If there’s evidence that being civil is popular, even in a hyper-partisan environment, then why aren’t people and politicians cultivating this behavior?
There are some strong beliefs in the public, and especially among political operatives, about how attacking and incivility actually work. Political operatives say attack ads work. That’s why we go low, why we punch the other side, because it works. It drives people away from the other side and they’re not interested in going to vote. They don’t like them anymore or they’re just not sure about them anymore. But the literature suggests the opposite. The robust finding is that if one politician attacks the other, the attacker takes a bigger hit to their reputation than the person who’s attacked.
And what are the pitfalls to civility?
Other researchers have found that incivility can be a really strong signal to other people about who you are, who you’re loyal to and who’s your tribe. And if you want to be accepted within a particular group, attacking the other side might signal your fidelity and your loyalty to a particular tribe and gain you entry in a way.
Research from William Brady has shown that language expressing outrage — which I think is related to uncivil language — gets a lot more retweets on Twitter. So incivility might get people’s attention and draw attention to something that one sees as problematic.
And what are the consequences of incivility?
There’s a robust literature showing that when politicians are uncivil, it turns people off the system and makes people distrust politicians and have less faith in the government. It doesn’t seem to mobilize the electorate one way or the other, doesn’t change voter turnout, but it does seem to get people’s attention.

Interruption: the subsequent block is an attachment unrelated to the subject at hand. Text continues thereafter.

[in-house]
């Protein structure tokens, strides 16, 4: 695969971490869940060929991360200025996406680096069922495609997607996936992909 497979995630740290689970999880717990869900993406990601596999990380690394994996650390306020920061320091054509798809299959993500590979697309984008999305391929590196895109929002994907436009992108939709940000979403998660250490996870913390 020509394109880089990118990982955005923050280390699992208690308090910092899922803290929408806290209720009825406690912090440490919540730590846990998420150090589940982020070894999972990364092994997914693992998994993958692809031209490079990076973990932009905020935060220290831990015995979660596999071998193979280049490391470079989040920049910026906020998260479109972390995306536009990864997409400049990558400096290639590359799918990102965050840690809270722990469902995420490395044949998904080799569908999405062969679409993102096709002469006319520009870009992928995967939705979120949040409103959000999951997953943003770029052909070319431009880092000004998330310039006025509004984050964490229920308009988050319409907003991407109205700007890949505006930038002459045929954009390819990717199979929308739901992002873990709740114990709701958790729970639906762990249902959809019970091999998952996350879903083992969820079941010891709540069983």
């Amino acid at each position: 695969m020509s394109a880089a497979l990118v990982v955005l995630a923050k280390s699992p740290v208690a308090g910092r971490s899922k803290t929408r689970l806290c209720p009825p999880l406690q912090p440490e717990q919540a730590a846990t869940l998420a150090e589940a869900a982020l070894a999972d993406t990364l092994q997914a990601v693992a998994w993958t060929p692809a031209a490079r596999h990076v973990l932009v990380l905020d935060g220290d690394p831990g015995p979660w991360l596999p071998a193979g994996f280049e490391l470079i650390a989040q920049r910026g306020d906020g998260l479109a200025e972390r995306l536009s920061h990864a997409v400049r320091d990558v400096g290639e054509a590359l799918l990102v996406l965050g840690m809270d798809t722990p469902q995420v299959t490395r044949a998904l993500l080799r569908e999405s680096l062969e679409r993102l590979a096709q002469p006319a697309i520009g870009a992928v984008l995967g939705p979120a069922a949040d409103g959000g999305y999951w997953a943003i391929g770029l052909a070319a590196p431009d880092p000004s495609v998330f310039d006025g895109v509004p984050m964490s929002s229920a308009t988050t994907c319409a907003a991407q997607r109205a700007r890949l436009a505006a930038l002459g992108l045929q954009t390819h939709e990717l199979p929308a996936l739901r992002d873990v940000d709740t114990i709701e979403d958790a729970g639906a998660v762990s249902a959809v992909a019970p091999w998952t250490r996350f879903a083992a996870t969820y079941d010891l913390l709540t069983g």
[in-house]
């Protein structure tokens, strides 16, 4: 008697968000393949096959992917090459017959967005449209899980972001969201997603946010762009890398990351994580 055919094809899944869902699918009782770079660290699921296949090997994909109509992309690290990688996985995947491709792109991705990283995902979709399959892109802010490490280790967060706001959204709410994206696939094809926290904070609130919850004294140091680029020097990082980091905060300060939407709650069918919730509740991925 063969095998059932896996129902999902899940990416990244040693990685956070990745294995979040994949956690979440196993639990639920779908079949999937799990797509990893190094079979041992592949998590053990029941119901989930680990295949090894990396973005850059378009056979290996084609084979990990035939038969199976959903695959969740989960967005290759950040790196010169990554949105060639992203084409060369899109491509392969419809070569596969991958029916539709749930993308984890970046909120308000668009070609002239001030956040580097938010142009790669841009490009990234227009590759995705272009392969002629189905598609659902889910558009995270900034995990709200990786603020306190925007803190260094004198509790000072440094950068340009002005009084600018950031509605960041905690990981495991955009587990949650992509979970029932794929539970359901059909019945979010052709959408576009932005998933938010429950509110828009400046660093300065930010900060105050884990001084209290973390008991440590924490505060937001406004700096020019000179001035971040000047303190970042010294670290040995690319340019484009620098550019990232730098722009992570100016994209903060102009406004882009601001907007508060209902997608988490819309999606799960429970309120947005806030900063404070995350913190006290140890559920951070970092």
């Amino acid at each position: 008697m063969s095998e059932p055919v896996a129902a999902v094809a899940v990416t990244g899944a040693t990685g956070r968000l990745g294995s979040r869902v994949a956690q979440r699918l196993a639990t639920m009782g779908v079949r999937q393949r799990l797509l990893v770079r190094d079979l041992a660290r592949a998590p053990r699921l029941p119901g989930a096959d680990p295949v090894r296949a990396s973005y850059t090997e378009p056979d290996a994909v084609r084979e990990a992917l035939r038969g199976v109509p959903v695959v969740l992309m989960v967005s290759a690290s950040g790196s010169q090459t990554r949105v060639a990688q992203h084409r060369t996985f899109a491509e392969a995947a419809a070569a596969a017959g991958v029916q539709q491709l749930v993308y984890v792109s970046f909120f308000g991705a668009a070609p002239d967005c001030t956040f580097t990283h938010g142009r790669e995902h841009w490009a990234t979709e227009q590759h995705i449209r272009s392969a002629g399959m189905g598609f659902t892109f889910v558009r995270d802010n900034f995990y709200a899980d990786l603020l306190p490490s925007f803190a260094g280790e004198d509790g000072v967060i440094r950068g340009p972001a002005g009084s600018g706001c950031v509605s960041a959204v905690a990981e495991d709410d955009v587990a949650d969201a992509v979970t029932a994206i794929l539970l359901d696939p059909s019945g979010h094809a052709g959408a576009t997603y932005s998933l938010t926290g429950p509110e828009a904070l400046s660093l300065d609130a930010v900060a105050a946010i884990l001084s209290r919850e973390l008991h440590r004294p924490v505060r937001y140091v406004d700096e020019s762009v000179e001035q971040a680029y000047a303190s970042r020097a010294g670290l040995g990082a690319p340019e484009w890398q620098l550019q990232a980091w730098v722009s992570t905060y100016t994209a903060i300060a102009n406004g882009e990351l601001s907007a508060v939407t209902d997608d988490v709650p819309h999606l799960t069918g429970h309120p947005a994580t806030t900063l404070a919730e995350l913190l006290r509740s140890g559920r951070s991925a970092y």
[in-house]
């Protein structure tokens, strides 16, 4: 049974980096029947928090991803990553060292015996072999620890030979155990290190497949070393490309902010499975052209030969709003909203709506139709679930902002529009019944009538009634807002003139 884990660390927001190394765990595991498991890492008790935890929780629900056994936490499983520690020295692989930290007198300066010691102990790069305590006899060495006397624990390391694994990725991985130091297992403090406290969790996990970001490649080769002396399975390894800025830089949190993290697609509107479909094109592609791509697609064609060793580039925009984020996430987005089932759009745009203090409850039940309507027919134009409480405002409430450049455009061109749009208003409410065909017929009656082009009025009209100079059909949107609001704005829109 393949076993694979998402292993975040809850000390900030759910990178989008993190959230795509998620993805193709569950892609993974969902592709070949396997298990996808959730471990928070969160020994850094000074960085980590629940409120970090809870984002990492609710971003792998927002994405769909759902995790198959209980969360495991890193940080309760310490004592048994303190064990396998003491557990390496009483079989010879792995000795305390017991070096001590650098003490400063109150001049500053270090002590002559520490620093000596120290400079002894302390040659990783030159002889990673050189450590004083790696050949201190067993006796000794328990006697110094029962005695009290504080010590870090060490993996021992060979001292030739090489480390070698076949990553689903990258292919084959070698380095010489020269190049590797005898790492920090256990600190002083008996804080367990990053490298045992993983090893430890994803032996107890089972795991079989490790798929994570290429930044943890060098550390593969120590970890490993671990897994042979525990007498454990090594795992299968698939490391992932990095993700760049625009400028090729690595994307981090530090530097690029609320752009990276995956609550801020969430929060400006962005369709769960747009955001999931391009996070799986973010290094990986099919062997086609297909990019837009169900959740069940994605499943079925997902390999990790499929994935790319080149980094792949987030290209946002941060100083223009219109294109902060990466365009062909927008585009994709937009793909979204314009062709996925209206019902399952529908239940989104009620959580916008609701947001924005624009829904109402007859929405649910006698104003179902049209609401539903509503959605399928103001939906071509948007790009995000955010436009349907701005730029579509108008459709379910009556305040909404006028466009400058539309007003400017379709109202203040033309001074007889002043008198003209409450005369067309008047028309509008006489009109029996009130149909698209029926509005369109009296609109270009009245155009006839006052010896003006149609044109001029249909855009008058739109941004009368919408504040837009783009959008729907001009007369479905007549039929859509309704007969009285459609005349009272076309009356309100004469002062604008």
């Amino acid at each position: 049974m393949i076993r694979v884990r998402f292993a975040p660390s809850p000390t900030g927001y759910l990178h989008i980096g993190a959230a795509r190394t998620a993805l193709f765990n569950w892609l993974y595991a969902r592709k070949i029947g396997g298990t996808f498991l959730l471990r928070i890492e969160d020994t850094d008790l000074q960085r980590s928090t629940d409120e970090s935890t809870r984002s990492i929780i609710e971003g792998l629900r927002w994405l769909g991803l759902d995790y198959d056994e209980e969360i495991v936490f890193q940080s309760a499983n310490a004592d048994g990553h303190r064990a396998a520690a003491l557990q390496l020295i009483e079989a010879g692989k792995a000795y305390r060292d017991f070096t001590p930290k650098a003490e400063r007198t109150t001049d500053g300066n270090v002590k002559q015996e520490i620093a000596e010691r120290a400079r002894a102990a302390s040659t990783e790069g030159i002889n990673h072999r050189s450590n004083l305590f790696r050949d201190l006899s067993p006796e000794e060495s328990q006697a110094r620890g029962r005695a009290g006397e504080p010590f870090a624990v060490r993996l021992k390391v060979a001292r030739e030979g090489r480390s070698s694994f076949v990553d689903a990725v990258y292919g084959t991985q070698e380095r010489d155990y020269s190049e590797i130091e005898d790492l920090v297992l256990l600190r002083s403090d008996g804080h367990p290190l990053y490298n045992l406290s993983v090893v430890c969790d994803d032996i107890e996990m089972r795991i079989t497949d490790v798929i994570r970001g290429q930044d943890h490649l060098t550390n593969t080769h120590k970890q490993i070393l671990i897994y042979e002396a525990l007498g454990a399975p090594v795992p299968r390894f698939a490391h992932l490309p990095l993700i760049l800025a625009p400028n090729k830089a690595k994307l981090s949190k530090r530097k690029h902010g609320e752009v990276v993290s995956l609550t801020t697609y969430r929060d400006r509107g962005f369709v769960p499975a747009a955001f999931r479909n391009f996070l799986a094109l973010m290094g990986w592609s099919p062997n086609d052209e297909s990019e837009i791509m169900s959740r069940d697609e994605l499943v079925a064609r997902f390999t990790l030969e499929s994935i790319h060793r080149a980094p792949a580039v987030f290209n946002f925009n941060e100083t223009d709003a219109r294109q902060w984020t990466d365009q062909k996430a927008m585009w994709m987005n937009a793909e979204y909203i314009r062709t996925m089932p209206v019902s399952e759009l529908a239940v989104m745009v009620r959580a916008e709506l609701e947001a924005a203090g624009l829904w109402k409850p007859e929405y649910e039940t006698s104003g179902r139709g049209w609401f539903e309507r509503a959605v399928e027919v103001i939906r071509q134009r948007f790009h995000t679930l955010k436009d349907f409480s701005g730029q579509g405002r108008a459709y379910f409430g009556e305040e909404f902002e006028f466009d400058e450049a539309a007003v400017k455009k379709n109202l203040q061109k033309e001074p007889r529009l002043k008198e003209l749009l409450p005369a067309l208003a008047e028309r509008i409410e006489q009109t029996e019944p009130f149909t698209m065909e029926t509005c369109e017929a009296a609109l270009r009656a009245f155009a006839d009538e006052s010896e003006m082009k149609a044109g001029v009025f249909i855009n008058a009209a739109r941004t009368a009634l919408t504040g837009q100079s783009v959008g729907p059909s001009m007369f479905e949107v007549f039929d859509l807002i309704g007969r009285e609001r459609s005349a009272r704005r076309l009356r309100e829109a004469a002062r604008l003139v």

Another negative effect of incivility is that it takes up all the oxygen in the room, so it causes people to ruminate and be distracted and then not be good at whatever else they’re trying to. My favorite study on this is that pediatricians were exposed to incivility from their colleagues and it caused them to do a less good job at taking care of infants. This is clearly not retaliation. They’re not taking out their frustration on infants. But incivility caused them to ruminate and be distracted.
From your perspective, what’s the big takeaway from all this research?
I think it would be a mistake to suggest that it’s always worth offending the other side. Americans are not nearly as divided as they seem. There’s really great polling results out there showing that even on policy issues, we think of the other side as being way on one extreme and we’re way on this extreme. And that’s not the case. There’s almost overlap on things like borders and gun control, and people are actually not that far apart on policy. It’s the feeling between the two sides that has grown more and more negative. And feelings can be managed. As Mister Rogers said, anything that’s mentionable is manageable.